Any moment now, masked gunmen are going to burst through your doors and raze the entire place down to the ground in a hail of bullets and bombs. Or, rioting mobs will trample past your front window, throwing stones, burning and looting stuff. Failing that, someone with a strange new virulent disease will sneeze on you, passing on the germ that will kill you and wipe out your entire family. Melting icecaps will have huge waves of water pour through your windows. You have nowhere to hide. You’ll be run out of your home. You’ll starve to death.
This is someone’s reality, but I’m willing to bet, NOT YOURS.
Most lives, even in some of the most high-octane event-filled parts of the world, are very mundane. True, everyone has their share of life-changing drama, but for most, even these are interspaced with vast amounts of ho-hum, just-so, day-to-day living. For most, life is taken up by the minutiae of day to day living…waking up, washing up, work, daily chores and tasks, a meal or two, some downtime, sleep. Ad infinitum. Most of the time, the high drama is taking place elsewhere.
So why does it feel so immediate? Does your life feel like there is constant imminent danger from gunmen, tidal waves and epidemics?
True, the world can be a scary place, but being hooked on the disaster narrative we are constantly fed by the media blinds us to the subtle nuances of our lives. I agree that it is prudent to tie one’s camel even while having faith in God’s protection, but conditioning ourselves to see nothing but potential for danger and crisis in every situation we face makes for a very crippled life. Besides, you need to ask, whom exactly, are you allowing to dictate your experience of your life?
There is much wisdom in taking up the habit of paying conscious attention to your immediate environment. One simple reason being mistakes happen when we’re not paying attention. Worse than that, there is so much to treasure in our surroundings that we miss for being so focused on people, places and canned interpretations of happenings a million miles from where we are. I’m not saying that we stop caring about what happens to others, I’m just saying that, sometimes, take your attention away from the anxiety-causing, adrenalin fuelling “DISASTER NOW” narrative being fed to you from a screen to look around you. It might calm you down.
So here’s a thought.
Instead of relying on some faceless corporation to tell you what to fear, why don’t you take a look around? Why don’t YOU decide who your friends (or, if you wish, your foes) really are? Why don’t you look out the window to tell the weather, or judge a leader’s intentions by what you see achieved in your neighbourhood? Who does more harm to your life, a faceless community of ‘immigrants’ or your ‘friendly’ neighbourhood bank? Look around to really see…what really IS going on around you? Who is really successful? Is it the people that media tells you ought to be successful, or is the reality different? Who is happy, who is well? Who is doing fine?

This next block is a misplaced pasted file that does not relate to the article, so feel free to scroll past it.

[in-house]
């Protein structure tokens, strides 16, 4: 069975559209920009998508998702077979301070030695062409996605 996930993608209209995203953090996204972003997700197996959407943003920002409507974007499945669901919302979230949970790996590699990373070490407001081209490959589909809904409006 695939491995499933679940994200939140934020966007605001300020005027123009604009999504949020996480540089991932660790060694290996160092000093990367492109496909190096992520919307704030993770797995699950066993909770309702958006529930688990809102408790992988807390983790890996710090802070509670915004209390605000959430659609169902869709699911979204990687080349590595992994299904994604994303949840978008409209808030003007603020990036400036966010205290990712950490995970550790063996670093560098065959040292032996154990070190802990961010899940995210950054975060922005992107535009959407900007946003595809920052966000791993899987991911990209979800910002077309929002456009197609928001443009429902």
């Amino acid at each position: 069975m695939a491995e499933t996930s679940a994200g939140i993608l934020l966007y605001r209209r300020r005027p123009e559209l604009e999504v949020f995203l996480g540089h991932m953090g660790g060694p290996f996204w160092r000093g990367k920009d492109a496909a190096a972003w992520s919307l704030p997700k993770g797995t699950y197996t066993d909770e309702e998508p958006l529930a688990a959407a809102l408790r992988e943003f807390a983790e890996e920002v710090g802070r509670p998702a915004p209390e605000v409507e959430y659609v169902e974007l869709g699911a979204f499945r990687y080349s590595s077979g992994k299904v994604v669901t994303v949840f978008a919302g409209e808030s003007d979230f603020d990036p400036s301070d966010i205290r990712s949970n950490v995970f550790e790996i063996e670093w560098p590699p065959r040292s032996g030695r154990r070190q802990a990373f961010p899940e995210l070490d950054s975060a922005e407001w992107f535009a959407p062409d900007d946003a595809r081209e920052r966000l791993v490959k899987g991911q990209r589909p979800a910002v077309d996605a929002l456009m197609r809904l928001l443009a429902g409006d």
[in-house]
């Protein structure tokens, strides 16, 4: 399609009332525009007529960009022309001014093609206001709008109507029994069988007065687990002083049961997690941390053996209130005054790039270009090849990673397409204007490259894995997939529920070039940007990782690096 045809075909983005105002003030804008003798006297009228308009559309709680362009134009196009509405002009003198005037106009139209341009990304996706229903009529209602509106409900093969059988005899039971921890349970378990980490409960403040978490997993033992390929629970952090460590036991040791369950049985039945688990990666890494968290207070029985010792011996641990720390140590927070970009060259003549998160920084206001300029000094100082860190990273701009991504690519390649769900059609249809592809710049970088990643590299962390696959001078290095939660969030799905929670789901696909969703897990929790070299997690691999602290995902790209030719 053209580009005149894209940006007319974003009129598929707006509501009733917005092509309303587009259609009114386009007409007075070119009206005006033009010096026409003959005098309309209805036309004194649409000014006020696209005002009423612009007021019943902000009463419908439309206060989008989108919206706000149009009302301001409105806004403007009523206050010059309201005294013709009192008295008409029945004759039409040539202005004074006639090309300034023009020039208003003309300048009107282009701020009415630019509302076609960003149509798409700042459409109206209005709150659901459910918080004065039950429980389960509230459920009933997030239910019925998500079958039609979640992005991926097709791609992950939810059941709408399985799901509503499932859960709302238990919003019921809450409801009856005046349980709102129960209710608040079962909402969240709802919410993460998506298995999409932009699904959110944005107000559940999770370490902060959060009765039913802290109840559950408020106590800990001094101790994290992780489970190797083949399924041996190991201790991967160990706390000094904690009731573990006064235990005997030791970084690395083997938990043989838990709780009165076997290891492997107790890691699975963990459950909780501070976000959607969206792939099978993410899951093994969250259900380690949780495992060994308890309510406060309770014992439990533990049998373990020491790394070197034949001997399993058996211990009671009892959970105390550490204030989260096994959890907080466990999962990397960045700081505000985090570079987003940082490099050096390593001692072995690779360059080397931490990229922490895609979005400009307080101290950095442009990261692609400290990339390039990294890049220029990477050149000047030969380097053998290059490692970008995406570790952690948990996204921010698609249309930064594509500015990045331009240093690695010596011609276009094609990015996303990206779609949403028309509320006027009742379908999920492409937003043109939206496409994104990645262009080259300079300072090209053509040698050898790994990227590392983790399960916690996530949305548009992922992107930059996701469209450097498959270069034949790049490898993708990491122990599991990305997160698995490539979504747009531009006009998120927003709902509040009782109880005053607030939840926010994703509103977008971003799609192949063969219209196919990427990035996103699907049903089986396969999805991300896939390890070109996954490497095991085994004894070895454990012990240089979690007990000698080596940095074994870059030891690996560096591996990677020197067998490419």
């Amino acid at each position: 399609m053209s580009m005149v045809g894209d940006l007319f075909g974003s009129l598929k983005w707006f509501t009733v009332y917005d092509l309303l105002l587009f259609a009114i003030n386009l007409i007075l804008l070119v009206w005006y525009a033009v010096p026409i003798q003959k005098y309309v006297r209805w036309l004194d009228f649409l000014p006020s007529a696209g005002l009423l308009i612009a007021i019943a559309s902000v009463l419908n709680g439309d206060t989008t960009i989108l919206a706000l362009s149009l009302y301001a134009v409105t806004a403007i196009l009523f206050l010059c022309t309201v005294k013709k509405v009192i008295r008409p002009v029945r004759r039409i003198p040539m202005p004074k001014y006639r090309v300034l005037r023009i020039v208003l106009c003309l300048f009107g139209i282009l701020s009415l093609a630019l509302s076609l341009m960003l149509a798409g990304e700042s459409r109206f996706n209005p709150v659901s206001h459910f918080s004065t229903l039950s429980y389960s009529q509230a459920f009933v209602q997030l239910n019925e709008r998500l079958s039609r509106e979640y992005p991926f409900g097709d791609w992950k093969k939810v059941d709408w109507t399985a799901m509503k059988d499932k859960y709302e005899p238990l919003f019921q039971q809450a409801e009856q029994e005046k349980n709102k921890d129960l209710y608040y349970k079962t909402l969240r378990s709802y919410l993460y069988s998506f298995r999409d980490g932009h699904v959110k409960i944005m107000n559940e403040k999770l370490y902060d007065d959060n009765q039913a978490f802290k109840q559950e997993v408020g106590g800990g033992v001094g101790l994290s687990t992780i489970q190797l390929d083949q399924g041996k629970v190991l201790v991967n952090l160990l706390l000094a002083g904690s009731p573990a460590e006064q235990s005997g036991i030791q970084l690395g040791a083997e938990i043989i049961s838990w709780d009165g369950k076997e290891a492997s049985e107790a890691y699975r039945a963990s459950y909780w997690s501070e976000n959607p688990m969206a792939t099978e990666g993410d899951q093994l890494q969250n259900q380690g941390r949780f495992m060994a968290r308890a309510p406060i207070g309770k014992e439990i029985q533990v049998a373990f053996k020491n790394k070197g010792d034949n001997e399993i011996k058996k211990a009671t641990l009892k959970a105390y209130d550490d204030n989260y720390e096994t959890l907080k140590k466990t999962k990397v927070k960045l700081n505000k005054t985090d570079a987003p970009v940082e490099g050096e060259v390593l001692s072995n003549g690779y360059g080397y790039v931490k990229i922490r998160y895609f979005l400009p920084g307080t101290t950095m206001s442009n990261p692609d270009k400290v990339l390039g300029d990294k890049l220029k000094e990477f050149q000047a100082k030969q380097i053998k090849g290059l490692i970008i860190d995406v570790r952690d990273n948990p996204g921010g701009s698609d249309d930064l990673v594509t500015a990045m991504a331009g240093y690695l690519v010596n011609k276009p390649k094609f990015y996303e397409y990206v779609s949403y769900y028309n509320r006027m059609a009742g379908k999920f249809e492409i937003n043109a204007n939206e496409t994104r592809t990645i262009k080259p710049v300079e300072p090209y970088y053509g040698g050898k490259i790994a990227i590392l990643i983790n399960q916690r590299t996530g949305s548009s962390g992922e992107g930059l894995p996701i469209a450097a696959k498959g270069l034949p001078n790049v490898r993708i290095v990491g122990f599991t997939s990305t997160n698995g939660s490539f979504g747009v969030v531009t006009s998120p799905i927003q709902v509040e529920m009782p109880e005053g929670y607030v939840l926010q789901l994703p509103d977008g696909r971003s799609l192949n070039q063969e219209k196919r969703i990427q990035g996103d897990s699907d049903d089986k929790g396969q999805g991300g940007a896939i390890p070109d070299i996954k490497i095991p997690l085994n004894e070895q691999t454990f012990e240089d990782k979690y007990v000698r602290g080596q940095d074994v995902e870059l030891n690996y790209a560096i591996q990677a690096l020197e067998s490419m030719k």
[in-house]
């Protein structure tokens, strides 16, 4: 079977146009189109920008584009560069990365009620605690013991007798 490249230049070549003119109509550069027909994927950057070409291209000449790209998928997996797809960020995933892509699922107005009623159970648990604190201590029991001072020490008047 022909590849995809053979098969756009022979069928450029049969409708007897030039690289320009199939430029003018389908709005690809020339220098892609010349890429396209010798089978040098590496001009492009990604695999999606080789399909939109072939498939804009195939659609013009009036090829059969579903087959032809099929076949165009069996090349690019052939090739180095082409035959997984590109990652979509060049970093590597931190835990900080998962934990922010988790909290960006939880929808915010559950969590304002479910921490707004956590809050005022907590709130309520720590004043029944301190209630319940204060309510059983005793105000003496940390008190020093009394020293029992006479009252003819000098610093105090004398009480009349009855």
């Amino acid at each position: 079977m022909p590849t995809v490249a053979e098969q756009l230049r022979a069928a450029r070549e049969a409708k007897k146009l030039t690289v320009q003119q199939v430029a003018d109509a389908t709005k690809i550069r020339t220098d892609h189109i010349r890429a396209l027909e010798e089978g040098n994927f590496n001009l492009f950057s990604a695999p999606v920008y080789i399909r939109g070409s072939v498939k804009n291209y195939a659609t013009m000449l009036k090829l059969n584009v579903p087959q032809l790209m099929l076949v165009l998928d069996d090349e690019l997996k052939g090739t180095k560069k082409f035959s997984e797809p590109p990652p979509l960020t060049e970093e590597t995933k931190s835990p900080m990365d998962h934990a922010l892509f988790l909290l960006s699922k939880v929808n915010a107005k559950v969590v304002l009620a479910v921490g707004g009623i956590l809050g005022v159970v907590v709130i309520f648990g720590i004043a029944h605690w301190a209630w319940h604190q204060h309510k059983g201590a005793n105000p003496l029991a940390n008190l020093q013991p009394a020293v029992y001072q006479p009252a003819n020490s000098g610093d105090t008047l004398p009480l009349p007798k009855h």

Death and destruction being spewed from The Screens might seem like a call to action to change the world, which is a nice idea, but why not, just this once, see what can you change in your immediate surroundings? What can you make better, right here, right now?
Better still, why not take a vacation from being constantly on your guard from distant battles to fully experience what’s around you right now?
Take a moment to ask yourself, what is good about where you are? What are you glad for? Does that particular tree right there, the one you barely notice, make you just that much gladder for being in the world? Or does the way the the sun’s rays hit the side of a wall at just that particular time of the morning make something in your heart sing? Take your eyes off the gun-totting militia on your screen for a moment. What can you see around you? A hedge, a bush, or street paving? Perhaps a dusty road or row of houses. What do you see when you take a walk around? A puddle, a ditch, an abandoned building. A corner kiosk, a newspaper man, an empty field, or cosy city corner?
What of your other senses? Your feet in slippers. The sound of children playing, or the whoosh of a train going past. Dust. A gnarly old tree. Your shadow against the ground on a hot afternoon. The feel of a concrete wall. Bare earth. City lights seen from a high-rise apartment. Water bubbling down a little brook or ditch. An aeroplane flying above you. A street band. A field before harvest. The tinkle of cowbells, the buzz of an insect on a hot afternoon, raindrops on a dirt path or glass window. The sound on rain on a tin roof. Snow on grass. Sparks of lit charcoal billowing from a stove sitting in the wind. Stars on a clear night. Crickets. The womb-like hush of a thatched earth cottage at dusk. Wood-smoke. Black metal railing fences. Red earth. The reflection of glass from the side of a grand office building. A distant hill, silhouetted against a blazing blue sky. A pond. Water sparkling at the foot of a single street-light. Little bits of magic sprinkled around a sometimes very grey world.
Take a look around. This is the space you are required to live in. Spend some time here. Welcome to your world.